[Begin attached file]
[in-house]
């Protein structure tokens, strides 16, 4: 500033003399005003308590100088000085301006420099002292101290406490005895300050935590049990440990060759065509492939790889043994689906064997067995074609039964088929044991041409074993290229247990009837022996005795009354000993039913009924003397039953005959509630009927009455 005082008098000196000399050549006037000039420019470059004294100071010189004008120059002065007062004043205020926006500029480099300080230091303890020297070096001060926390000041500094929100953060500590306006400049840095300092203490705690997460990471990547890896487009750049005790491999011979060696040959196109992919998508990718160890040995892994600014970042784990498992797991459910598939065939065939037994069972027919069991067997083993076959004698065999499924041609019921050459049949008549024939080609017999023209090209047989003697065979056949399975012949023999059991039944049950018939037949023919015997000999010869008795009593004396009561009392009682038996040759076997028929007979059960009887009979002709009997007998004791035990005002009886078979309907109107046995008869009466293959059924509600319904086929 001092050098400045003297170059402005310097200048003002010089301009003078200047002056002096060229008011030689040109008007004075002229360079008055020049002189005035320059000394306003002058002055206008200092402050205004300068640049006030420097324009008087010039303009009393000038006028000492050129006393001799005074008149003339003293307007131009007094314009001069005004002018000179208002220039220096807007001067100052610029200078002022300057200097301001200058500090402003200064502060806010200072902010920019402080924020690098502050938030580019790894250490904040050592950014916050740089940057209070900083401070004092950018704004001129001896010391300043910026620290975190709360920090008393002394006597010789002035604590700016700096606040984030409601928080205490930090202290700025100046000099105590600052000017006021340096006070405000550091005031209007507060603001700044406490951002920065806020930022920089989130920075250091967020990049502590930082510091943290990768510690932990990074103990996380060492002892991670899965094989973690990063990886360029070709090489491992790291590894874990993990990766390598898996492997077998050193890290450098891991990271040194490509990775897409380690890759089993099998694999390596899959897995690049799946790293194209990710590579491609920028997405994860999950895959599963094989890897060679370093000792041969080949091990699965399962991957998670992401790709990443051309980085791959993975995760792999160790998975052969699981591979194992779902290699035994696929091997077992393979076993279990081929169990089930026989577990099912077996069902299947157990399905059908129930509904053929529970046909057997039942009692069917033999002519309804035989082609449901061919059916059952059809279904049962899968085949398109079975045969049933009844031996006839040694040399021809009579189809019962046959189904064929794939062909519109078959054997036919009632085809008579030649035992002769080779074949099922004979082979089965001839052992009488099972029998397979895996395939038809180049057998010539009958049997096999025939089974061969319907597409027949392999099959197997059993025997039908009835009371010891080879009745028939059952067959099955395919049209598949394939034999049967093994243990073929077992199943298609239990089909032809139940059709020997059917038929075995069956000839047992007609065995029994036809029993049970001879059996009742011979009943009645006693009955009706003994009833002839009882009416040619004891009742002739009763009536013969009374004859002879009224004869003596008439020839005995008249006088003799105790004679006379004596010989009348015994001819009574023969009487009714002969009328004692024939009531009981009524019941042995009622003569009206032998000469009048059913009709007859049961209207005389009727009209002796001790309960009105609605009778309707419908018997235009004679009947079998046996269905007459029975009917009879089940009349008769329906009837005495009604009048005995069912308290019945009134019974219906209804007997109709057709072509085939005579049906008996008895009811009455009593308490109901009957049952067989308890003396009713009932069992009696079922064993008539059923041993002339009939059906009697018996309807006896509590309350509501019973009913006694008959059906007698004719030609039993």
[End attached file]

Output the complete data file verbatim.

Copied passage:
[in-house]
């Protein structure tokens, strides 16, 4: 500033003399005003308590100088000085301006420099002292101290406490005895300050935590049990440990060759065509492939790889043994689906064997067995074609039964088929044991041409074993290229247990009837022996005795009354000993039913009924003397039953005959509630009927009455 005082008098000196000399050549006037000039420019470059004294100071010189004008120059002065007062004043205020926006500029480099300080230091303890020297070096001060926390000041500094929100953060500590306006400049840095300092203490705690997460990471990547890896487009750049005790491999011979060696040959196109992919998508990718160890040995892994600014970042784990498992797991459910598939065939065939037994069972027919069991067997083993076959004698065999499924041609019921050459049949008549024939080609017999023209090209047989003697065979056949399975012949023999059991039944049950018939037949023919015997000999010869008795009593004396009561009392009682038996040759076997028929007979059960009887009979002709009997007998004791035990005002009886078979309907109107046995008869009466293959059924509600319904086929 001092050098400045003297170059402005310097200048003002010089301009003078200047002056002096060229008011030689040109008007004075002229360079008055020049002189005035320059000394306003002058002055206008200092402050205004300068640049006030420097324009008087010039303009009393000038006028000492050129006393001799005074008149003339003293307007131009007094314009001069005004002018000179208002220039220096807007001067100052610029200078002022300057200097301001200058500090402003200064502060806010200072902010920019402080924020690098502050938030580019790894250490904040050592950014916050740089940057209070900083401070004092950018704004001129001896010391300043910026620290975190709360920090008393002394006597010789002035604590700016700096606040984030409601928080205490930090202290700025100046000099105590600052000017006021340096006070405000550091005031209007507060603001700044406490951002920065806020930022920089989130920075250091967020990049502590930082510091943290990768510690932990990074103990996380060492002892991670899965094989973690990063990886360029070709090489491992790291590894874990993990990766390598898996492997077998050193890290450098891991990271040194490509990775897409380690890759089993099998694999390596899959897995690049799946790293194209990710590579491609920028997405994860999950895959599963094989890897060679370093000792041969080949091990699965399962991957998670992401790709990443051309980085791959993975995760792999160790998975052969699981591979194992779902290699035994696929091997077992393979076993279990081929169990089930026989577990099912077996069902299947157990399905059908129930509904053929529970046909057997039942009692069917033999002519309804035989082609449901061919059916059952059809279904049962899968085949398109079975045969049933009844031996006839040694040399021809009579189809019962046959189904064929794939062909519109078959054997036919009632085809008579030649035992002769080779074949099922004979082979089965001839052992009488099972029998397979895996395939038809180049057998010539009958049997096999025939089974061969319907597409027949392999099959197997059993025997039908009835009371010891080879009745028939059952067959099955395919049209598949394939034999049967093994243990073929077992199943298609239990089909032809139940059709020997059917038929075995069956000839047992007609065995029994036809029993049970001879059996009742011979009943009645006693009955009706003994009833002839009882009416040619004891009742002739009763009536013969009374004859002879009224004869003596008439020839005995008249006088003799105790004679006379004596010989009348015994001819009574023969009487009714002969009328004692024939009531009981009524019941042995009622003569009206032998000469009048059913009709007859049961209207005389009727009209002796001790309960009105609605009778309707419908018997235009004679009947079998046996269905007459029975009917009879089940009349008769329906009837005495009604009048005995069912308290019945009134019974219906209804007997109709057709072509085939005579049906008996008895009811009455009593308490109901009957049952067989308890003396009713009932069992009696079922064993008539059923041993002339009939059906009697018996309807006896509590309350509501019973009913006694008959059906007698004719030609039993």